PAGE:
One of the hikers, whoís been section-hiking CT Seg. 6-10 this week, told me that one day a large group of cyclists in an organized event passed him; theyíre doing the whole CT this week. I told Jim about it when I got home. I'd be willing to crew for him if he ever wants to cycle parts of it or the whole 485-mile trail from Denver to Durango.

The CT continues south after crossing the jeep road on Sugarloaf Mtn.

Looking down at the Powerline track (below arrow) from the CT

Scenic trail as I head back toward the jeep road; see the power lines just above the clouds?

Seven miles took me 2:45 hours, including talking with that hiker and later with our running friend Bill Heldenbrand at the Powerline.

I saw Bill running on the course as I approached the jeep road on my return. He's had to be very careful in that area recently because of all the LT100 cyclists training on the Powerline. It's a very steep grade with lots of loose dirt and rocks. He fell while running down the Powerline yesterday and he's got plenty of company -- runners and cyclists often slide and fall there.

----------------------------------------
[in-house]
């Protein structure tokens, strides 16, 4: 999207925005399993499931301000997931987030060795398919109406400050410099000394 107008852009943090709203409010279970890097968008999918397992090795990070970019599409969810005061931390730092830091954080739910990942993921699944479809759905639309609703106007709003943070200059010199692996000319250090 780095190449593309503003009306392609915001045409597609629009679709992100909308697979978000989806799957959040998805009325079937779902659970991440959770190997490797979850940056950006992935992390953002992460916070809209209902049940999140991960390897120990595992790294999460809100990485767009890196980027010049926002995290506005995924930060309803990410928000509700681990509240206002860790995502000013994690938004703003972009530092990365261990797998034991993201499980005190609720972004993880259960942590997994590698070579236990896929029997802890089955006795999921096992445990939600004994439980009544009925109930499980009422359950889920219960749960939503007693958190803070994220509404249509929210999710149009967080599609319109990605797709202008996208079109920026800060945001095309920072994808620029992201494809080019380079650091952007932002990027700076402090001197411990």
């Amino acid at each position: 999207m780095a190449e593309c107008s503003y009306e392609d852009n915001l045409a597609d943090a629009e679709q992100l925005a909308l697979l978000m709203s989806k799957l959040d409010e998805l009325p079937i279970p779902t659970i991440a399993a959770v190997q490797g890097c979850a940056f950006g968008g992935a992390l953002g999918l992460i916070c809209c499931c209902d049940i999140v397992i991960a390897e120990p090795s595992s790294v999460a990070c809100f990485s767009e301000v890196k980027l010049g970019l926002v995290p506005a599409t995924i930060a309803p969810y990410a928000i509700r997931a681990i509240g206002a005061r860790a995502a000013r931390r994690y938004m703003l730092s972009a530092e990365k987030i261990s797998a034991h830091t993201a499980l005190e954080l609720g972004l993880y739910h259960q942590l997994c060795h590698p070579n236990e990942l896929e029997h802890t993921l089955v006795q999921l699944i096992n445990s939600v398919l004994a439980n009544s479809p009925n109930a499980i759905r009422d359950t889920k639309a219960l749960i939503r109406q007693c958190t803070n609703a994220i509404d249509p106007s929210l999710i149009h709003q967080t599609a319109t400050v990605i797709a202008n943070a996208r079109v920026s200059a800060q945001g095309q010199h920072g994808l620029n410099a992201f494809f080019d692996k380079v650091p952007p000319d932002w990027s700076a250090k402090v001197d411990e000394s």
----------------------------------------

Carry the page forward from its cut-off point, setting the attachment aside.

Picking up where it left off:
Three cyclists head for the Powerline.

This afternoon Marge Hickman showed us bruises she got when she fell off her bike while training on that treacherous slope one day this week. Sheís doing the Leadwoman series of races this year -- one of very few women over 60 who are brave and strong enough to even attempt this bike race.

Go, girl!!! Marge is not only a previous female winner of the LT100 Run, she's also the woman with the most finishes over the years.



Those last five pictures illustrate the beauty and solitude of this segment of the Colorado Trail. I love it.